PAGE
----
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Social media serves as a dynamic, and differentiating, method for business communication. From accessible and scalable publishing leveraging web-based technologies to enabling interactivity rather than one-directional communication between employees, customers, partners, and investors (through blogs, social networking platforms, podcasts, third party internet-based forums, wikis, and sites that host photos, videos or other user-generated content), social business is both mainstream and integral to individual and business success.
There are potential risks in not engaging in social media given its widespread use. Organizations that do not engage in social media efforts risk losing contact and engagement with their employees, customers, partners, investors, and other important constituencies, and possible loss of ideas and discussion that may come from such efforts and initiatives.
Social business represents an opportunity to craft and communicate the corporate narrative in an earned and trusted way. To successfully achieve this, organizations must engage social media in a manner that is responsible, respectful, disciplined, and consistent with the organization’s mission, goals and strategies.
It is important to acknowledge the potential risks that the use of social media presents, and ensure these risks are identified and addressed, including:
- Loss or damage to the organization’s brand, image and reputation
- Misuse by users or inappropriate behavior
- Lack of control over content
- Increased exposure to viruses or other “malware”
- Legal implications related to copyright, trademark, privacy rights, defamation and antitrust
Guidelines for use of social media should be established to minimize these risks while maximizing opportunities to support the organization’s mission.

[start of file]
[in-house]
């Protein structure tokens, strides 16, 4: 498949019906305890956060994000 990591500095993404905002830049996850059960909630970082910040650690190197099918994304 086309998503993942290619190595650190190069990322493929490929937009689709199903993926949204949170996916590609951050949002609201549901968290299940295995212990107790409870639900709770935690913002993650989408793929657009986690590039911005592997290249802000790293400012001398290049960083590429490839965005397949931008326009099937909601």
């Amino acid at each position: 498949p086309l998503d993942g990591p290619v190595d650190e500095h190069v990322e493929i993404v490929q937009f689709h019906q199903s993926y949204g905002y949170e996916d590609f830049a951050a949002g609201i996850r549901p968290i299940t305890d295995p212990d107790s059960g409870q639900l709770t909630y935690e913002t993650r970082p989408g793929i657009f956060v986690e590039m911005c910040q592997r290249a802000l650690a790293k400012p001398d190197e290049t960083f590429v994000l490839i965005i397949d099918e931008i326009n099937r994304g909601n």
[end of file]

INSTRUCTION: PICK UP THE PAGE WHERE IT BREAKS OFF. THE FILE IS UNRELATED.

Additionally, a continuing professional education (CPE) program should be put in place to maintain currency with the changes and evolution of social media and social business communications, and provide employees with the needed skills to effectively engage and interact with corporate audiences, both internally and externally.
Social Business | Take-Aways
- Set the example for the organization to follow. In leading in social business, you as the organizational leader will set the tone and provide the direction to be followed and emulated.
- Social executives are perceived as innovative and have a positive impact on their companies information sharing and reputation. Social executives put a face on and create a voice for an organization. If you have trepidation about social business, start with internal communications, but quickly find their external voice.
- Maintain transparency and authenticity. Openly share successes and challenges along the social business transformation journey to spur adoption across the enterprise, and consider communicating the stories socially. Make social business transformation part of practice and instill value in the program by recognizing achievement by employees.
- Get started with social business – formalize your continuing professional education (CPE) program. Formalize a social business and personal brand building program at your organization. Start with a pilot group – the executive team, sales, marketing, etc. – and quickly standardize, roll out, and evolve the training to maintain consistency of standards across the enterprise.
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